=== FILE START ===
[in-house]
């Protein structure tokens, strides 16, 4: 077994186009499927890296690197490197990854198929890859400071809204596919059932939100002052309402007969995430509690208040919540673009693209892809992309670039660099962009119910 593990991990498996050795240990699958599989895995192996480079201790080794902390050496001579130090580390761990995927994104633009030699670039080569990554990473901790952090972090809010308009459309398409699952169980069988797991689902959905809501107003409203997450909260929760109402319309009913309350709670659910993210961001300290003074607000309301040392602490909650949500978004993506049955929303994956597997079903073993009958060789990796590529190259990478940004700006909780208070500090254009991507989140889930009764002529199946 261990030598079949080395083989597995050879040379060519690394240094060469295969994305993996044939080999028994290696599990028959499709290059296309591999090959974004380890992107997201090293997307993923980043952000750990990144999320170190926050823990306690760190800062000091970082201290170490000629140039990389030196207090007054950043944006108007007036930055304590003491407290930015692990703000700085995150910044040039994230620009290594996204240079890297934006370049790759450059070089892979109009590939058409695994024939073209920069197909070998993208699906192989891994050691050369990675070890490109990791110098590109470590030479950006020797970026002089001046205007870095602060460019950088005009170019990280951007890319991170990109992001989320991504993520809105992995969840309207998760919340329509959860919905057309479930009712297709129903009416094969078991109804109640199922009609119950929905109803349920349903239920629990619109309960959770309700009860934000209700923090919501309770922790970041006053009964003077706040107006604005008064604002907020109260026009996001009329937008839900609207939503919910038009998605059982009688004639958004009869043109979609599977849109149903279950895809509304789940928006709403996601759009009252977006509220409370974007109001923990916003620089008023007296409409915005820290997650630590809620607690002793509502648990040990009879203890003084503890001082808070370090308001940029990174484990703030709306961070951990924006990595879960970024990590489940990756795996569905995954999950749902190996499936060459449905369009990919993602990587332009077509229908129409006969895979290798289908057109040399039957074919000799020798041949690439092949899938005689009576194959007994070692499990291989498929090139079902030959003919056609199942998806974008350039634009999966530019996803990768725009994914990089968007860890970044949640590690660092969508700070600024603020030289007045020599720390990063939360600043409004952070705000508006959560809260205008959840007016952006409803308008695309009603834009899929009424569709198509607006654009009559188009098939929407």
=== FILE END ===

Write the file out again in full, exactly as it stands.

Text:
[in-house]
């Protein structure tokens, strides 16, 4: 077994186009499927890296690197490197990854198929890859400071809204596919059932939100002052309402007969995430509690208040919540673009693209892809992309670039660099962009119910 593990991990498996050795240990699958599989895995192996480079201790080794902390050496001579130090580390761990995927994104633009030699670039080569990554990473901790952090972090809010308009459309398409699952169980069988797991689902959905809501107003409203997450909260929760109402319309009913309350709670659910993210961001300290003074607000309301040392602490909650949500978004993506049955929303994956597997079903073993009958060789990796590529190259990478940004700006909780208070500090254009991507989140889930009764002529199946 261990030598079949080395083989597995050879040379060519690394240094060469295969994305993996044939080999028994290696599990028959499709290059296309591999090959974004380890992107997201090293997307993923980043952000750990990144999320170190926050823990306690760190800062000091970082201290170490000629140039990389030196207090007054950043944006108007007036930055304590003491407290930015692990703000700085995150910044040039994230620009290594996204240079890297934006370049790759450059070089892979109009590939058409695994024939073209920069197909070998993208699906192989891994050691050369990675070890490109990791110098590109470590030479950006020797970026002089001046205007870095602060460019950088005009170019990280951007890319991170990109992001989320991504993520809105992995969840309207998760919340329509959860919905057309479930009712297709129903009416094969078991109804109640199922009609119950929905109803349920349903239920629990619109309960959770309700009860934000209700923090919501309770922790970041006053009964003077706040107006604005008064604002907020109260026009996001009329937008839900609207939503919910038009998605059982009688004639958004009869043109979609599977849109149903279950895809509304789940928006709403996601759009009252977006509220409370974007109001923990916003620089008023007296409409915005820290997650630590809620607690002793509502648990040990009879203890003084503890001082808070370090308001940029990174484990703030709306961070951990924006990595879960970024990590489940990756795996569905995954999950749902190996499936060459449905369009990919993602990587332009077509229908129409006969895979290798289908057109040399039957074919000799020798041949690439092949899938005689009576194959007994070692499990291989498929090139079902030959003919056609199942998806974008350039634009999966530019996803990768725009994914990089968007860890970044949640590690660092969508700070600024603020030289007045020599720390990063939360600043409004952070705000508006959560809260205008959840007016952006409803308008695309009603834009899929009424569709198509607006654009009559188009098939929407």